Soaring costs coupled with more cautious consumer spending had led to fears that Britain’s food and drink outlets would see a sharp drop-off in performance.
That has certainly been the case for restaurants, with Jamie’s Italian, Prezzo, Byron and others all being forced to pursue controversial rescue plans called company voluntary arrangements (CVAs).
Helped by the hot weather over summer and England’s longer-than-expected run at the World Cup, UK pubs have fared considerably better, with Greene King PLC (LON:GNK), Marston’s plc (LON:MARS) and Mitchells & Butlers PLC (LON:MAB) reporting solid trading of late.
‘Spoons followed suit on Friday, although analysts noted that the smaller beer gardens and lack of TV screens in its pubs meant the warm weather and football actually hampered sales somewhat.
The FTSE 250 group posted a 4.3% rise in pre-tax profits to £107.2mln (2017: £102.8mln) in the 12 months to the end of July, on revenue of £1.69bn (2017: £1.66bn) – a 2.0% year-on-year increase.
Despite the rising costs and some price competition in the sector, Wetherspoon managed to improve its margins which rose to 7.8%, up from 7.7% last year.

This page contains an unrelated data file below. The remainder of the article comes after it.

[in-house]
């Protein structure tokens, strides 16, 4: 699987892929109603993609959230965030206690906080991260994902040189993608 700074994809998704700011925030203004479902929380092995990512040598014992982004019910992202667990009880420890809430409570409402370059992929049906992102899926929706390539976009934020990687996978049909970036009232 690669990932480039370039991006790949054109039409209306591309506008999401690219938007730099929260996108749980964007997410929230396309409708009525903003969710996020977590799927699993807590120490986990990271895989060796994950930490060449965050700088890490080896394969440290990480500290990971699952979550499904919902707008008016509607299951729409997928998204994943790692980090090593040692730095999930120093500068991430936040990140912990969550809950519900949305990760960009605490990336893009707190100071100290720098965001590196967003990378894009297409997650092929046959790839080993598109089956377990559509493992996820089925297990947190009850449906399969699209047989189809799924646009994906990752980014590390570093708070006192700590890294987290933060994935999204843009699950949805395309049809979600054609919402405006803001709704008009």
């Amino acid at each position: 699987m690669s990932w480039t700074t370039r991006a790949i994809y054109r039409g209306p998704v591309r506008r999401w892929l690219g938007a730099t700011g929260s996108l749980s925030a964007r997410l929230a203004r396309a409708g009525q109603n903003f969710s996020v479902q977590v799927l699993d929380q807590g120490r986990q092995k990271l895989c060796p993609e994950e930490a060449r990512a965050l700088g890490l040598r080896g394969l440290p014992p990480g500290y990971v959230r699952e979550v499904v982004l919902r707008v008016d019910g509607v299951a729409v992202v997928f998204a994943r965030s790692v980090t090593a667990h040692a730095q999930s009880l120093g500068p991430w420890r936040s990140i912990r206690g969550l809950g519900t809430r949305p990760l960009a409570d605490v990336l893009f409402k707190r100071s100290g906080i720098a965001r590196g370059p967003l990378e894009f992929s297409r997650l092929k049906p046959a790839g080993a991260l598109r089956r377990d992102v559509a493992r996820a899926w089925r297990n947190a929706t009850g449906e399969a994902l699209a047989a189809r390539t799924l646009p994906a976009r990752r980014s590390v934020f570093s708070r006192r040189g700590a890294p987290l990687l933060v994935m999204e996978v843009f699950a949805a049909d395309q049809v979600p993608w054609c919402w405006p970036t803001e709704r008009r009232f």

Like-for-like sales, which strip out the impact of new or closed stores, climbed 5.0%.
4% LFL sales growth needed
With costs set to rise again in the year ahead, the value pub chain warned that like-for-likes would have to rise by around 4% this time around for it to match last year’s record profits.
“Like-for-like sales in the six weeks to September 9 increased by 5.5%,” said chairman Tim Martin.
“The company has had a reasonable start to the financial year, but taxes, labour and interest costs are expected to be higher than those of last year, so we estimate that like-for-like sales growth of about 4.0% will be required for the company to match last year's record profits.”
In his usual Brexit rant, Martin said parliament should reject the Chequers deal and added there would be a “huge gain” if the UK adopts a similar free trade approach to countries such as Australia and Canada.
He also used his company’s results to tell the government to create tax equality among supermarkets, pubs and restaurants.
“JD Wetherspoon full-year results were very much on the positive side, but we have seen some impact on the chain from the hot summer weather and the FIFA World Cup,” said Markets.com analyst Neil Wilson.
“Growth cooled off over the hot summer – full-year sales growth came in at 5% on a like-for-like basis, slower than the 5.2% registered in the nine months to the start of July.
“There was clearly an impact from the hot weather as JDW pubs tend to lack the outdoor spaces customers seek when it’s sunny, while arguably the biggest hit came from not showing the World Cup, which has been noted at past tournaments.
He added: “It is churlish to focus on the final quarter [though] as the results show continued positive momentum over the year and record profits.”
--Updates for analyst comment--